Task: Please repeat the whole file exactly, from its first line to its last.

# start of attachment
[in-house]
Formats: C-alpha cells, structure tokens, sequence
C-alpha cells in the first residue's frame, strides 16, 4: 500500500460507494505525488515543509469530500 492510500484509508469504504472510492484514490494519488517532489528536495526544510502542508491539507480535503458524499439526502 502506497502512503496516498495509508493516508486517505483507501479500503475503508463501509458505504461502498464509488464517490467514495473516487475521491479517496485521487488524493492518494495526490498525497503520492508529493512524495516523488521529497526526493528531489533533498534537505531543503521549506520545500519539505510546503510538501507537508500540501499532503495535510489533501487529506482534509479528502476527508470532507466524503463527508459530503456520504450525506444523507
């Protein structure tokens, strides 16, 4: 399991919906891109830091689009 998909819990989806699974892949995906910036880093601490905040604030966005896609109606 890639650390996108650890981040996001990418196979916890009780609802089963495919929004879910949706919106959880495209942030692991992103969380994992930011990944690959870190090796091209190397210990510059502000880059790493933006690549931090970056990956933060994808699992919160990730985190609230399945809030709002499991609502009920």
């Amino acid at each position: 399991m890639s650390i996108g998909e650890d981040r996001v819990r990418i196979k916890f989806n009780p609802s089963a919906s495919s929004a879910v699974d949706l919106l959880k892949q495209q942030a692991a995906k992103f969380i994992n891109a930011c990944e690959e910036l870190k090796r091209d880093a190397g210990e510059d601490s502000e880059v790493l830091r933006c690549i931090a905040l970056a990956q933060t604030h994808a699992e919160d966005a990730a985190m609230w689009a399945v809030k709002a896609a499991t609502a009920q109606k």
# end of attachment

[in-house]
Formats: C-alpha cells, structure tokens, sequence
C-alpha cells in the first residue's frame, strides 16, 4: 500500500460507494505525488515543509469530500 492510500484509508469504504472510492484514490494519488517532489528536495526544510502542508491539507480535503458524499439526502 502506497502512503496516498495509508493516508486517505483507501479500503475503508463501509458505504461502498464509488464517490467514495473516487475521491479517496485521487488524493492518494495526490498525497503520492508529493512524495516523488521529497526526493528531489533533498534537505531543503521549506520545500519539505510546503510538501507537508500540501499532503495535510489533501487529506482534509479528502476527508470532507466524503463527508459530503456520504450525506444523507
């Protein structure tokens, strides 16, 4: 399991919906891109830091689009 998909819990989806699974892949995906910036880093601490905040604030966005896609109606 890639650390996108650890981040996001990418196979916890009780609802089963495919929004879910949706919106959880495209942030692991992103969380994992930011990944690959870190090796091209190397210990510059502000880059790493933006690549931090970056990956933060994808699992919160990730985190609230399945809030709002499991609502009920």
């Amino acid at each position: 399991m890639s650390i996108g998909e650890d981040r996001v819990r990418i196979k916890f989806n009780p609802s089963a919906s495919s929004a879910v699974d949706l919106l959880k892949q495209q942030a692991a995906k992103f969380i994992n891109a930011c990944e690959e910036l870190k090796r091209d880093a190397g210990e510059d601490s502000e880059v790493l830091r933006c690549i931090a905040l970056a990956q933060t604030h994808a699992e919160d966005a990730a985190m609230w689009a399945v809030k709002a896609a499991t609502a009920q109606k």